Audit of Hazardous Materials Management

December 2012

7053-39-16 (CRS)

Reviewed by CRS in accordance with the Access to Information Act (AIA). Information UNCLASSIFIED.

Acronyms and Abbreviations

ADM(IE)

Assistant Deputy Minister (Infrastructure and Environment)

ADM(Mat)

Assistant Deputy Minister (Materiel)

CFB

Canadian Forces Base

CFSS

Canadian Forces Supply System

CGCS

Canadian Government Cataloguing System

CRS

Chief Review Services

D Safe G

Director of General Safety

DAOD

Defence Administrative Orders and Directives

DGENS

Director General Environment and Nuclear Safety

DLEPS

Director Land Equipment Program Staff

DND/CF

Department of National Defence and the Canadian Forces

DSCO

Director Supply Chain Operations

HAZMAT

Hazardous Material

HMMP

Hazardous Materials Management Plan

HMRA

Hazardous Materials Reference Application

HRMS

Human Resource Management System

LCMM

Life Cycle Materiel Manager

MA&S

Materiel Acquisition and Support

MSDS

Material Safety Data Sheet

OAG

Office of the Auditor General

OCI

Office of Collateral Interest

OPI

Office of Primary Interest

POL

Petroleum, Oils, and Lubricants

VCDS

Vice Chief of the Defence Staff

WHMIS

Workplace Hazardous Materials Information System

Results in Brief

Overall Assessment

The HAZMAT program lacks the structure, policy and guidance to ensure the following:

  • clearly understood roles and responsibilities;
  • clear and consistent direction on the introduction of products to the supply chain, and the identification of risks in the workplace; and
  • record-keeping processes and information systems functionality to support data collection and analysis.

The use of hazardous materials (HAZMAT) is inherent in much of the work performed by the Department of National Defence and the Canadian Forces (DND/CF), and a wide range of products are employed at work locations across the Department. HAZMAT may have adverse effects on health and safety, the environment, and equipment. To mitigate the risks associated with these products, a HAZMAT management program is in place to provide advice to users, manage compliance, and investigate and pursue projects and initiatives.

Chief Review Services (CRS) conducted an audit of the HAZMAT management program in order to assess the effectiveness of governance structures, controls over life-cycle management, and information management processes.

Findings and Recommendations

Governance. Because of its multidisciplinary nature, a single functional authority for the HAZMAT program does not exist. Instead, aspects of HAZMAT management are divided amongst the primary functional areas of health and safety, materiel management, and environmental management.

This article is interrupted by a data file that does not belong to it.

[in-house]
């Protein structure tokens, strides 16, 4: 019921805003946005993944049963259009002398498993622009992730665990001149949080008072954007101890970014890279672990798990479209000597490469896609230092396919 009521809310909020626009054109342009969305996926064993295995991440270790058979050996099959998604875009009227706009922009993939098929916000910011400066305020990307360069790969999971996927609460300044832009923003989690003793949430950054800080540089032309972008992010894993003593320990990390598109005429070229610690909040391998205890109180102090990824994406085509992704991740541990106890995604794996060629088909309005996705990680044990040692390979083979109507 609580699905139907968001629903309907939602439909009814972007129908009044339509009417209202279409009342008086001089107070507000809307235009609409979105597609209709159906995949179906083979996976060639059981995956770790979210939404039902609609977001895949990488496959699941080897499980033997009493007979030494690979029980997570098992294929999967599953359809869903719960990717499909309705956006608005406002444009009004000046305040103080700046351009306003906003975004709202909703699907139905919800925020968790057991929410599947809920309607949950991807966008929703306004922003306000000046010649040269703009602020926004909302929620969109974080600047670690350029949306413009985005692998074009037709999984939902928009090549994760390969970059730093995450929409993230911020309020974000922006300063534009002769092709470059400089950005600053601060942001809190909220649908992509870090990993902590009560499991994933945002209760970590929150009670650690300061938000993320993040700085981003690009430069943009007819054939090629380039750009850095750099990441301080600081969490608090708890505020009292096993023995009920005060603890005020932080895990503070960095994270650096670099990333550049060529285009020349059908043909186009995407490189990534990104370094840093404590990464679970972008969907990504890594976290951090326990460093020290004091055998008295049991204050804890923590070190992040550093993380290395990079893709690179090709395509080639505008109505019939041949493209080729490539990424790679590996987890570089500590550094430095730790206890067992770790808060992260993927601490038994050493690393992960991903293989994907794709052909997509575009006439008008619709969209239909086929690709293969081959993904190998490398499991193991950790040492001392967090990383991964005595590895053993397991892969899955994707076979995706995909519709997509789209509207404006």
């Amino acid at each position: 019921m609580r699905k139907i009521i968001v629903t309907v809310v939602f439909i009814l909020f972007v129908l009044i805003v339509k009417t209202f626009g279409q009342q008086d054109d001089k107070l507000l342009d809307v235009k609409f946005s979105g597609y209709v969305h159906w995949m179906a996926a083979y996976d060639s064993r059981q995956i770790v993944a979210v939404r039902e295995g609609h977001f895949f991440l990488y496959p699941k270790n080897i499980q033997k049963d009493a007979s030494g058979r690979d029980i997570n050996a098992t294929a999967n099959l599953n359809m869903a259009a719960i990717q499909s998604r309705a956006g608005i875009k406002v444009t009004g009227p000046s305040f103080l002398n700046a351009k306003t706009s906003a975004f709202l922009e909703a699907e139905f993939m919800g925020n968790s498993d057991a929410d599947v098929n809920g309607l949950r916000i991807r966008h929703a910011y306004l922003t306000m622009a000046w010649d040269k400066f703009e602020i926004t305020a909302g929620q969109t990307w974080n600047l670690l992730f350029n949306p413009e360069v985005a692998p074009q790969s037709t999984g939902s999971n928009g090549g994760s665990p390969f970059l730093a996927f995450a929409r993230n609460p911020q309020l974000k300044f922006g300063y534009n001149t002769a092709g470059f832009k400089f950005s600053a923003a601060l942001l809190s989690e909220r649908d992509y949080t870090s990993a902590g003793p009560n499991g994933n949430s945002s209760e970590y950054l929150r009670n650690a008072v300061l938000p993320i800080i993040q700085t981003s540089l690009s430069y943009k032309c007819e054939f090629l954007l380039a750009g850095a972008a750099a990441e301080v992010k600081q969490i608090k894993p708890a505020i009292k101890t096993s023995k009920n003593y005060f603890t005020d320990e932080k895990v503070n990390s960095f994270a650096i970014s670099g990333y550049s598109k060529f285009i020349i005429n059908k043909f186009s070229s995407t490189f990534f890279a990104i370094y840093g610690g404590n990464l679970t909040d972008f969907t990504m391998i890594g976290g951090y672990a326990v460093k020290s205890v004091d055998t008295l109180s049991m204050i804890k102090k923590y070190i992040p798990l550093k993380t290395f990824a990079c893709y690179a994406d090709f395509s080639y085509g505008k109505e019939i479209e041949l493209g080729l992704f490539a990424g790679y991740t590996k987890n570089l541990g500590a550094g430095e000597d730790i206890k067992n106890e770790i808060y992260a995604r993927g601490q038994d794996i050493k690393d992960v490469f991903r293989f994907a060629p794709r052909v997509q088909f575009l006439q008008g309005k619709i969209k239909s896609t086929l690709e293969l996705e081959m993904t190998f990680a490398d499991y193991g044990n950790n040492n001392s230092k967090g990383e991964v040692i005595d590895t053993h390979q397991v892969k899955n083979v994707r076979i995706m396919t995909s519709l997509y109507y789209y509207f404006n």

Despite individual efforts within the functional areas, weaknesses in coordination between these functional areas for the HAZMAT program have limited departmental efforts to develop and implement national policy. This has resulted in unclear roles and responsibilities and an ineffective policy framework. At local operational levels, a similar conflict in functional authorities has led to inefficiencies, while a lack of national direction has contributed to inconsistent application of departmental initiatives.

It is recommended that the Assistant Deputy Minister (Materiel) (ADM(Mat)), with support from the Assistant Deputy Minister (Infrastructure and Environment) (ADM(IE)) and the Vice Chief of the Defence Staff (VCDS), assume the lead role for the development of the governance framework for the life-cycle management of HAZMAT by revising departmental policy instruments for HAZMAT to clearly define the roles and responsibilities of functional authorities and operational levels, standardizing training to HAZMAT functional specialists and users, and monitoring compliance through a multidisciplinary inspection program.

Internal Controls. Procurement of HAZMAT has become increasingly decentralized in DND/CF, reducing the need to stockpile and distribute materiel. However, this has also led to decreased controls over initial product selection and procurement, which are key stages of life-cycle management where high-risk substances can be prevented from entering the supply chain.

While initiatives are in place to reduce the use of these products at the national level, less consideration has been given to the majority of products, which are procured locally. Low awareness of these initiatives in local organizations has led to limited and inconsistent controls over procurement.

It is recommended that ADM(Mat) formalize consistent criteria for the assessment of HAZMAT products, and ensure that they are communicated to personnel across the Department with responsibility for selection and procurement.

Within workplaces, controls related to storage, use, and handling of HAZMAT tend to be ad hoc. The lack of inventory management systems renders it impossible to track characteristics such as usage patterns and product shelf life. Proper storage, labelling, training, and protective measures are dependent largely on the diligence of local supervisors. Workplace assessments of hazardous substances are not performed in accordance with legislative requirements.

It is recommended that VCDS establish requirements and guidelines for the conduct of workplace assessments, which can form the basis of risk management practices for HAZMAT in the workplace.

Information Systems. The HAZMAT program is supported by a number of information systems, providing functionalities related to materiel management, health and safety, and incident management. Further benefits from these systems could be realized through improvements to system design and data analysis, as well as more complete and consistent implementation and utilization.